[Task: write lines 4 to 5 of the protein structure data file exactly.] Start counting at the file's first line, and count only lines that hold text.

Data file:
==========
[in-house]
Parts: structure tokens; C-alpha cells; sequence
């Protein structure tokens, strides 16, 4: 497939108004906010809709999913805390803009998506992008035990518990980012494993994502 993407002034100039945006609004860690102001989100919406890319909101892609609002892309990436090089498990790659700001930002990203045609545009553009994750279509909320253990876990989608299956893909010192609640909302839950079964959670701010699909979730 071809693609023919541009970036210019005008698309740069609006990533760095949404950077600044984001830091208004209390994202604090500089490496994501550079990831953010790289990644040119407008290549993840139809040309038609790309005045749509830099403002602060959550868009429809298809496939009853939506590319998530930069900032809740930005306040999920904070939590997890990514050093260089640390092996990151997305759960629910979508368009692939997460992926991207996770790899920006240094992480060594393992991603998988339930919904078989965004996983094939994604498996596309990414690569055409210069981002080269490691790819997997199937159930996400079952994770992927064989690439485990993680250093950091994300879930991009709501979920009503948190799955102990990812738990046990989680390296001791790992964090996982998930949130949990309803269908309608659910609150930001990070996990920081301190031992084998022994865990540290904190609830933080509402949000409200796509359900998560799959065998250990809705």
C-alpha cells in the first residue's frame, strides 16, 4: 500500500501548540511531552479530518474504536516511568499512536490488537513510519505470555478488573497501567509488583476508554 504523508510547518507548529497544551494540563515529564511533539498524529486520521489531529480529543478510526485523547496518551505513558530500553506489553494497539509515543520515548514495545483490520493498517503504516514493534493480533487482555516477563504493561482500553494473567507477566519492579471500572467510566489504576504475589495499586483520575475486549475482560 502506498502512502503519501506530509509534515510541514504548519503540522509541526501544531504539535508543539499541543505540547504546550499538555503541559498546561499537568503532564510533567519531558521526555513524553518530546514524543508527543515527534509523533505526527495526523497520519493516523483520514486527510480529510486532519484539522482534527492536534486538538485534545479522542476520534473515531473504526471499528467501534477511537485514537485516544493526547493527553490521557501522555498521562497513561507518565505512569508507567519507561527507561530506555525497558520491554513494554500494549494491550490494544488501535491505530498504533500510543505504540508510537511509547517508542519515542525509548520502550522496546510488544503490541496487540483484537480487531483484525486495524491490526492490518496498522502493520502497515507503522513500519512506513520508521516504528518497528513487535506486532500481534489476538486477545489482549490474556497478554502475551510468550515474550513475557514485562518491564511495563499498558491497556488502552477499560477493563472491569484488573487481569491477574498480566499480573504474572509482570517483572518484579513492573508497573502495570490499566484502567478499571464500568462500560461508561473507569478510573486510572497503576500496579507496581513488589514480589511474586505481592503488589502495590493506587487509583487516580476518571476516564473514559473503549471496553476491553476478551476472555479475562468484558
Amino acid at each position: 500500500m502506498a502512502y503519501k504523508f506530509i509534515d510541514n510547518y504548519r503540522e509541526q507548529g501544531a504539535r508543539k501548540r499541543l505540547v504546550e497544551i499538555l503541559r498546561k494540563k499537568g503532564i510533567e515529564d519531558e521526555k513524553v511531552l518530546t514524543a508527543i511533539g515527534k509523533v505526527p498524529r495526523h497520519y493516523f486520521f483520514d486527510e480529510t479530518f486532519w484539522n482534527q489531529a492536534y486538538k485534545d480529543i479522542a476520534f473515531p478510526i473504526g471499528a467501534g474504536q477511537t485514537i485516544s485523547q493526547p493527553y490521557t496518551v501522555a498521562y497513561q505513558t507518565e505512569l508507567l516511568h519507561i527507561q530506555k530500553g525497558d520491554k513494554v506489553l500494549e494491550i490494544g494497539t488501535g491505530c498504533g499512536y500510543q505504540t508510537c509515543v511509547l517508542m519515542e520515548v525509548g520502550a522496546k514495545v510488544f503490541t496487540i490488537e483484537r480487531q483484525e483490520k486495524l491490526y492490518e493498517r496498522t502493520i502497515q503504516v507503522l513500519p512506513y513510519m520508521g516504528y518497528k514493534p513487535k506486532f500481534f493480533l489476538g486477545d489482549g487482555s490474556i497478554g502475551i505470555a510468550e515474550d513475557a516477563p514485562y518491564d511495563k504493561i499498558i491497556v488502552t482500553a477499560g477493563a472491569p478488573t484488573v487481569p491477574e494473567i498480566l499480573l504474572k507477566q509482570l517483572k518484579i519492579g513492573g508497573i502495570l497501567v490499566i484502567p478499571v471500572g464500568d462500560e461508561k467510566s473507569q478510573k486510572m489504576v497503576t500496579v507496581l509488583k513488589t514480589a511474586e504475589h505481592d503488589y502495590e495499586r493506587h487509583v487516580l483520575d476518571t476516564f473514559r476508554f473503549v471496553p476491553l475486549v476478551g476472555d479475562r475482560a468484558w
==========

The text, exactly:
C-alpha cells in the first residue's frame, strides 16, 4: 500500500501548540511531552479530518474504536516511568499512536490488537513510519505470555478488573497501567509488583476508554 504523508510547518507548529497544551494540563515529564511533539498524529486520521489531529480529543478510526485523547496518551505513558530500553506489553494497539509515543520515548514495545483490520493498517503504516514493534493480533487482555516477563504493561482500553494473567507477566519492579471500572467510566489504576504475589495499586483520575475486549475482560 502506498502512502503519501506530509509534515510541514504548519503540522509541526501544531504539535508543539499541543505540547504546550499538555503541559498546561499537568503532564510533567519531558521526555513524553518530546514524543508527543515527534509523533505526527495526523497520519493516523483520514486527510480529510486532519484539522482534527492536534486538538485534545479522542476520534473515531473504526471499528467501534477511537485514537485516544493526547493527553490521557501522555498521562497513561507518565505512569508507567519507561527507561530506555525497558520491554513494554500494549494491550490494544488501535491505530498504533500510543505504540508510537511509547517508542519515542525509548520502550522496546510488544503490541496487540483484537480487531483484525486495524491490526492490518496498522502493520502497515507503522513500519512506513520508521516504528518497528513487535506486532500481534489476538486477545489482549490474556497478554502475551510468550515474550513475557514485562518491564511495563499498558491497556488502552477499560477493563472491569484488573487481569491477574498480566499480573504474572509482570517483572518484579513492573508497573502495570490499566484502567478499571464500568462500560461508561473507569478510573486510572497503576500496579507496581513488589514480589511474586505481592503488589502495590493506587487509583487516580476518571476516564473514559473503549471496553476491553476478551476472555479475562468484558
Amino acid at each position: 500500500m502506498a502512502y503519501k504523508f506530509i509534515d510541514n510547518y504548519r503540522e509541526q507548529g501544531a504539535r508543539k501548540r499541543l505540547v504546550e497544551i499538555l503541559r498546561k494540563k499537568g503532564i510533567e515529564d519531558e521526555k513524553v511531552l518530546t514524543a508527543i511533539g515527534k509523533v505526527p498524529r495526523h497520519y493516523f486520521f483520514d486527510e480529510t479530518f486532519w484539522n482534527q489531529a492536534y486538538k485534545d480529543i479522542a476520534f473515531p478510526i473504526g471499528a467501534g474504536q477511537t485514537i485516544s485523547q493526547p493527553y490521557t496518551v501522555a498521562y497513561q505513558t507518565e505512569l508507567l516511568h519507561i527507561q530506555k530500553g525497558d520491554k513494554v506489553l500494549e494491550i490494544g494497539t488501535g491505530c498504533g499512536y500510543q505504540t508510537c509515543v511509547l517508542m519515542e520515548v525509548g520502550a522496546k514495545v510488544f503490541t496487540i490488537e483484537r480487531q483484525e483490520k486495524l491490526y492490518e493498517r496498522t502493520i502497515q503504516v507503522l513500519p512506513y513510519m520508521g516504528y518497528k514493534p513487535k506486532f500481534f493480533l489476538g486477545d489482549g487482555s490474556i497478554g502475551i505470555a510468550e515474550d513475557a516477563p514485562y518491564d511495563k504493561i499498558i491497556v488502552t482500553a477499560g477493563a472491569p478488573t484488573v487481569p491477574e494473567i498480566l499480573l504474572k507477566q509482570l517483572k518484579i519492579g513492573g508497573i502495570l497501567v490499566i484502567p478499571v471500572g464500568d462500560e461508561k467510566s473507569q478510573k486510572m489504576v497503576t500496579v507496581l509488583k513488589t514480589a511474586e504475589h505481592d503488589y502495590e495499586r493506587h487509583v487516580l483520575d476518571t476516564f473514559r476508554f473503549v471496553p476491553l475486549v476478551g476472555d479475562r475482560a468484558w